Assuming the Perpetual Inventory System, compute Cost of Goods Sold and Ending Inventory under FIFO, LIFO, and Average cost.
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SO 7 Apply the inventory cost flow methods to perpetual inventory records.

Perpetual Inventory System
First-In-First-Out (FIFO)
Illustration 6A-2

Cost of Goods Sold
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Ending Inventory

SO 7 Apply the inventory cost flow methods to perpetual inventory records.

Perpetual Inventory System
Last-In-First-Out (LIFO)
Illustration 6A-3

Cost of Goods Sold
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Ending Inventory

SO 7 Apply the inventory cost flow methods to perpetual inventory records.

Perpetual Inventory System
Average-Cost
Illustration 6A-4

Cost of Goods Sold

Ending Inventory

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SO 7 Apply the inventory cost flow methods to perpetual inventory records.

APPENDIX6B
Estimating Inventories

Gross Profit Method
Estimates the cost of ending inventory by applying a gross profit rate to net sales.
Illustration 6B-1

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SO 8 Describe the two methods of estimating inventories.

Estimating Inventories
Illustration: Kishwaukee Company’s records for January show net sales of $200,000, beginning inventory $40,000, and cost of goods purchased $120,000. The company expects to earn a 30% gross profit rate. Compute the estimated cost of the ending inventory at January 31 under the gross profit method.
Illustration 6B-2

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SO 8 Describe the two methods of estimating inventories.

Estimating Inventories
Retail Inventory Method
Company applies the cost-to-retail percentage to ending inventory at retail prices to determine inventory at cost.
Illustration 6B-3

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SO 8 Describe the two methods of estimating inventories.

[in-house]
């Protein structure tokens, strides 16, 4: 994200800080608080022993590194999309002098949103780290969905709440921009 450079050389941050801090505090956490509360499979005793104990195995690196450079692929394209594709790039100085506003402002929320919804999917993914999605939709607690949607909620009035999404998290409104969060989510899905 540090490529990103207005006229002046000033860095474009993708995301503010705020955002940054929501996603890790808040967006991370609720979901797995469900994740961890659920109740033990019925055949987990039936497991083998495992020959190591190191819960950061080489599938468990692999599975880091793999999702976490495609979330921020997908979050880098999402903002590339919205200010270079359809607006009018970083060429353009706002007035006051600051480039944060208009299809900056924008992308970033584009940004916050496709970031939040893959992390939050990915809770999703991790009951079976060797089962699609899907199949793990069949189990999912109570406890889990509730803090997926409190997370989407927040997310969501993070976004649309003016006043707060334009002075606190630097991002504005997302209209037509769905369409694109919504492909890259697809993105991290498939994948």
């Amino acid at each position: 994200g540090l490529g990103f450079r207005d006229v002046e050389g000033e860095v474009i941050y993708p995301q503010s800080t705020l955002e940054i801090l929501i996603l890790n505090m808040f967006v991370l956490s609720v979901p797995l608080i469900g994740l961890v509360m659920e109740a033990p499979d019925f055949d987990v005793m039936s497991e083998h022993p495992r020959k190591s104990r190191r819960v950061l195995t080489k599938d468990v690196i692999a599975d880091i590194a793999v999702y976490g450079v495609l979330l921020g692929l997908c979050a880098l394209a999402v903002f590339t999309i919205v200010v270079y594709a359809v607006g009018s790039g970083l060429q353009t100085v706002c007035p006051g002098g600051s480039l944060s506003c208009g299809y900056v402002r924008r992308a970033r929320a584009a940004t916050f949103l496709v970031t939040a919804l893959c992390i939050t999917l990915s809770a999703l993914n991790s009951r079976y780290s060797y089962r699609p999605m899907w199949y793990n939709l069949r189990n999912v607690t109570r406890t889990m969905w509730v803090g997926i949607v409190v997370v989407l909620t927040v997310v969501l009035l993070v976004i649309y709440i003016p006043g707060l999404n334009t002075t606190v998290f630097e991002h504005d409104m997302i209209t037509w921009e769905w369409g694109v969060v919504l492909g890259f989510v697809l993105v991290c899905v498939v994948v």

Estimating Inventories
Illustration:
Illustration 6B-4

Note that it is not necessary to take a physical inventory to determine the estimated cost of goods on hand at any given time.

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SO 8 Describe the two methods of estimating inventories.

Key Points

The requirements for accounting for and reporting inventories are more principles-based under IFRS. That is, GAAP provides more detailed guidelines in inventory accounting.
The definitions for inventory are essentially similar under IFRS and GAAP. Both define inventory as assets held-forsale in the ordinary course of business, in the process of production for sale (work in process), or to be consumed in the production of goods or services (e.g., raw materials).

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Key Points

Who owns the goods—goods in transit or consigned goods—as well as the costs to include in inventory, are accounted for the same under IFRS and GAAP.
Both GAAP and IFRS permit specific identification where appropriate. IFRS actually requires that the specific identification method be used where the inventory items are not interchangeable (i.e., can be specifically identified). If the inventory items are not specifically identifiable, a cost flow assumption is used. GAAP does not specify situations in which specific identification must be used.

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Key Points